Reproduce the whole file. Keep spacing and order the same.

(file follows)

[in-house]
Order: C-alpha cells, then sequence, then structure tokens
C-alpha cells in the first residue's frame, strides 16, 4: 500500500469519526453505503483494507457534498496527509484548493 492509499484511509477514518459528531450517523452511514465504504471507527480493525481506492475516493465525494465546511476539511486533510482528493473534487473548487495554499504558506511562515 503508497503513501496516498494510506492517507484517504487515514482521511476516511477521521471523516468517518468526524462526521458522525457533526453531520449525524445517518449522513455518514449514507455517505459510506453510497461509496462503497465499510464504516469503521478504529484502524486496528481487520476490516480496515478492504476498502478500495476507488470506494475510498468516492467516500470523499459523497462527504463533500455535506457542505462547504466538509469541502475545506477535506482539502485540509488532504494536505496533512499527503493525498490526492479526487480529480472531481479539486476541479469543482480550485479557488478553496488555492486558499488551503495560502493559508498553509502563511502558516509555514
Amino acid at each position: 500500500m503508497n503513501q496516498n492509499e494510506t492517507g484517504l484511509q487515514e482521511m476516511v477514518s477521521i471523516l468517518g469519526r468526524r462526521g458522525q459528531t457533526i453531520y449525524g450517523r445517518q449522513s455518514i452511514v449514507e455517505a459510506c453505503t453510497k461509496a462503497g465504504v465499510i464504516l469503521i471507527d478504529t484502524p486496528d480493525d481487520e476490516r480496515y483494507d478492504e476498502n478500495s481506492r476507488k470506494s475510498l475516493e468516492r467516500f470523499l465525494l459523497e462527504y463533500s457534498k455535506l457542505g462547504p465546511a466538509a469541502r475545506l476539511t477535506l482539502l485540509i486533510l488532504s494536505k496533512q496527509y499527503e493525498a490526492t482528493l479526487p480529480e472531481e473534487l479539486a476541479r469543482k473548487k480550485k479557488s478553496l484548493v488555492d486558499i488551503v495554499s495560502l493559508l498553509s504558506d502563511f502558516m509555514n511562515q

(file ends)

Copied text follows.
[in-house]
Order: C-alpha cells, then sequence, then structure tokens
C-alpha cells in the first residue's frame, strides 16, 4: 500500500469519526453505503483494507457534498496527509484548493 492509499484511509477514518459528531450517523452511514465504504471507527480493525481506492475516493465525494465546511476539511486533510482528493473534487473548487495554499504558506511562515 503508497503513501496516498494510506492517507484517504487515514482521511476516511477521521471523516468517518468526524462526521458522525457533526453531520449525524445517518449522513455518514449514507455517505459510506453510497461509496462503497465499510464504516469503521478504529484502524486496528481487520476490516480496515478492504476498502478500495476507488470506494475510498468516492467516500470523499459523497462527504463533500455535506457542505462547504466538509469541502475545506477535506482539502485540509488532504494536505496533512499527503493525498490526492479526487480529480472531481479539486476541479469543482480550485479557488478553496488555492486558499488551503495560502493559508498553509502563511502558516509555514
Amino acid at each position: 500500500m503508497n503513501q496516498n492509499e494510506t492517507g484517504l484511509q487515514e482521511m476516511v477514518s477521521i471523516l468517518g469519526r468526524r462526521g458522525q459528531t457533526i453531520y449525524g450517523r445517518q449522513s455518514i452511514v449514507e455517505a459510506c453505503t453510497k461509496a462503497g465504504v465499510i464504516l469503521i471507527d478504529t484502524p486496528d480493525d481487520e476490516r480496515y483494507d478492504e476498502n478500495s481506492r476507488k470506494s475510498l475516493e468516492r467516500f470523499l465525494l459523497e462527504y463533500s457534498k455535506l457542505g462547504p465546511a466538509a469541502r475545506l476539511t477535506l482539502l485540509i486533510l488532504s494536505k496533512q496527509y499527503e493525498a490526492t482528493l479526487p480529480e472531481e473534487l479539486a476541479r469543482k473548487k480550485k479557488s478553496l484548493v488555492d486558499i488551503v495554499s495560502l493559508l498553509s504558506d502563511f502558516m509555514n511562515q